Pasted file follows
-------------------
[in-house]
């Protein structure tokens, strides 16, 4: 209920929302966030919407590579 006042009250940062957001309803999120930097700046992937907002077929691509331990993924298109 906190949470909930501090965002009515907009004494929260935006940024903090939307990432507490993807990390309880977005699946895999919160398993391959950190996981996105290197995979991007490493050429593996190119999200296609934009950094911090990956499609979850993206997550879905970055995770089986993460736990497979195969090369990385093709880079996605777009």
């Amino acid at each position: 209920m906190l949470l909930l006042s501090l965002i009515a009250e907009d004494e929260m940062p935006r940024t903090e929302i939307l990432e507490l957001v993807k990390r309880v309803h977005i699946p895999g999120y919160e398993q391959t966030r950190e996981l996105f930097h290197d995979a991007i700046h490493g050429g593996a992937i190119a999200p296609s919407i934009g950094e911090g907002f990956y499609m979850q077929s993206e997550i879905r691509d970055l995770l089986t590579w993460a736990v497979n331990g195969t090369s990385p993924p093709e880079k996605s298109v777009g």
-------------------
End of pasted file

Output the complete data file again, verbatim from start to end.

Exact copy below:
[in-house]
């Protein structure tokens, strides 16, 4: 209920929302966030919407590579 006042009250940062957001309803999120930097700046992937907002077929691509331990993924298109 906190949470909930501090965002009515907009004494929260935006940024903090939307990432507490993807990390309880977005699946895999919160398993391959950190996981996105290197995979991007490493050429593996190119999200296609934009950094911090990956499609979850993206997550879905970055995770089986993460736990497979195969090369990385093709880079996605777009």
């Amino acid at each position: 209920m906190l949470l909930l006042s501090l965002i009515a009250e907009d004494e929260m940062p935006r940024t903090e929302i939307l990432e507490l957001v993807k990390r309880v309803h977005i699946p895999g999120y919160e398993q391959t966030r950190e996981l996105f930097h290197d995979a991007i700046h490493g050429g593996a992937i190119a999200p296609s919407i934009g950094e911090g907002f990956y499609m979850q077929s993206e997550i879905r691509d970055l995770l089986t590579w993460a736990v497979n331990g195969t090369s990385p993924p093709e880079k996605s298109v777009g």